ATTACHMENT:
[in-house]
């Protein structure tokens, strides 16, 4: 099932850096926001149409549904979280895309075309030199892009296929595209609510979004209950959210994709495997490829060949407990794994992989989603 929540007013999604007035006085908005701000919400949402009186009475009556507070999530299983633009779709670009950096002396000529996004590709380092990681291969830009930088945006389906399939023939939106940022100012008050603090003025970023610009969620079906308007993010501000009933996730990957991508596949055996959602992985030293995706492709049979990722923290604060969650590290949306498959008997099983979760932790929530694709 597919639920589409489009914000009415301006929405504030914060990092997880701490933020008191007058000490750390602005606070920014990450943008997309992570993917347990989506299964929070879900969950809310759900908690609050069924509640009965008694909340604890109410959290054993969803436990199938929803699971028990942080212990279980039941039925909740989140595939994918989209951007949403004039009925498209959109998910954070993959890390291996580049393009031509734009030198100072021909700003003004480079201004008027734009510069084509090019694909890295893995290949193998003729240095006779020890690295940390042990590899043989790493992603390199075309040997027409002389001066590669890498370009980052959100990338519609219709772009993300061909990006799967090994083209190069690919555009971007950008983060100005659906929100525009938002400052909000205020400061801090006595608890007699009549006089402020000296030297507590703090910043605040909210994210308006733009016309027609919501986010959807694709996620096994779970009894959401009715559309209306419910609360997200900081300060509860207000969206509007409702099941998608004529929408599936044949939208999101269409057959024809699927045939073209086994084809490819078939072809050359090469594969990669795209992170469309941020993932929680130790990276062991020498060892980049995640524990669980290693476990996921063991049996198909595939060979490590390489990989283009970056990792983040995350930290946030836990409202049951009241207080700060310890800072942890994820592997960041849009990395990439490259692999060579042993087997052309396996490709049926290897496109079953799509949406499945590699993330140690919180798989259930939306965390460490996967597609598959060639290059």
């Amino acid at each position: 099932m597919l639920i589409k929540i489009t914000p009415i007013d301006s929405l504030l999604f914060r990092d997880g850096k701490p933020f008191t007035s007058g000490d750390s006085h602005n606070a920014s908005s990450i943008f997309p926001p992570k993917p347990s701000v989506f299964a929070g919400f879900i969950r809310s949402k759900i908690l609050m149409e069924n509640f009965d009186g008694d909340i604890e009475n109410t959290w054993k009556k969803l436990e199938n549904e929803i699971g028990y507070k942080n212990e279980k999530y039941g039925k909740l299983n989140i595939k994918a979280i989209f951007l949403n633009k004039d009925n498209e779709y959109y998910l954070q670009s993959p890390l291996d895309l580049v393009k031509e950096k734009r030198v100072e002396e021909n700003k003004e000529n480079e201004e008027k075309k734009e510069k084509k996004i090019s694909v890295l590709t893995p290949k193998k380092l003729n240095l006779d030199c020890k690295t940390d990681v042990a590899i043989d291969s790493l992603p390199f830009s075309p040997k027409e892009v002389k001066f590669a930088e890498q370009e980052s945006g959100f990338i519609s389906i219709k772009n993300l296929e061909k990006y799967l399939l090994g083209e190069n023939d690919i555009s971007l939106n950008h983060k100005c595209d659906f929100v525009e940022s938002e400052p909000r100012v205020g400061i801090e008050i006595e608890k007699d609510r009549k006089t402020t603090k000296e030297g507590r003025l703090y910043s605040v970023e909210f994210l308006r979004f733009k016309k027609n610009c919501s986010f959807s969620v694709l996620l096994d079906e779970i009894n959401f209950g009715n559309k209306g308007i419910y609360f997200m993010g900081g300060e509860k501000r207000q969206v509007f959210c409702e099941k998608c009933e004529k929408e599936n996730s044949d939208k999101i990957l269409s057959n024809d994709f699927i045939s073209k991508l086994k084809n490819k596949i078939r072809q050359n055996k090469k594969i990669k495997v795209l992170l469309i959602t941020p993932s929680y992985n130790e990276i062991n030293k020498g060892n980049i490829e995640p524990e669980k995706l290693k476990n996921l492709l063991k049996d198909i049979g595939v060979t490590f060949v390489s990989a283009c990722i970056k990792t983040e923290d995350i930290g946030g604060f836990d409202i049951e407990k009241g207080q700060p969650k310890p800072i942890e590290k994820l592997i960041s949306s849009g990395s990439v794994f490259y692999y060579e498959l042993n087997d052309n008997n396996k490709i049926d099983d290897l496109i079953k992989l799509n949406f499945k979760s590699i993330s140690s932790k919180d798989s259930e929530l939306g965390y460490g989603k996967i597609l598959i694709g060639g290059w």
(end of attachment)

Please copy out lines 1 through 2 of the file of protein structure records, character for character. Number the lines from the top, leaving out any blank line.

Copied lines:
[in-house]
């Protein structure tokens, strides 16, 4: 099932850096926001149409549904979280895309075309030199892009296929595209609510979004209950959210994709495997490829060949407990794994992989989603 929540007013999604007035006085908005701000919400949402009186009475009556507070999530299983633009779709670009950096002396000529996004590709380092990681291969830009930088945006389906399939023939939106940022100012008050603090003025970023610009969620079906308007993010501000009933996730990957991508596949055996959602992985030293995706492709049979990722923290604060969650590290949306498959008997099983979760932790929530694709 597919639920589409489009914000009415301006929405504030914060990092997880701490933020008191007058000490750390602005606070920014990450943008997309992570993917347990989506299964929070879900969950809310759900908690609050069924509640009965008694909340604890109410959290054993969803436990199938929803699971028990942080212990279980039941039925909740989140595939994918989209951007949403004039009925498209959109998910954070993959890390291996580049393009031509734009030198100072021909700003003004480079201004008027734009510069084509090019694909890295893995290949193998003729240095006779020890690295940390042990590899043989790493992603390199075309040997027409002389001066590669890498370009980052959100990338519609219709772009993300061909990006799967090994083209190069690919555009971007950008983060100005659906929100525009938002400052909000205020400061801090006595608890007699009549006089402020000296030297507590703090910043605040909210994210308006733009016309027609919501986010959807694709996620096994779970009894959401009715559309209306419910609360997200900081300060509860207000969206509007409702099941998608004529929408599936044949939208999101269409057959024809699927045939073209086994084809490819078939072809050359090469594969990669795209992170469309941020993932929680130790990276062991020498060892980049995640524990669980290693476990996921063991049996198909595939060979490590390489990989283009970056990792983040995350930290946030836990409202049951009241207080700060310890800072942890994820592997960041849009990395990439490259692999060579042993087997052309396996490709049926290897496109079953799509949406499945590699993330140690919180798989259930939306965390460490996967597609598959060639290059």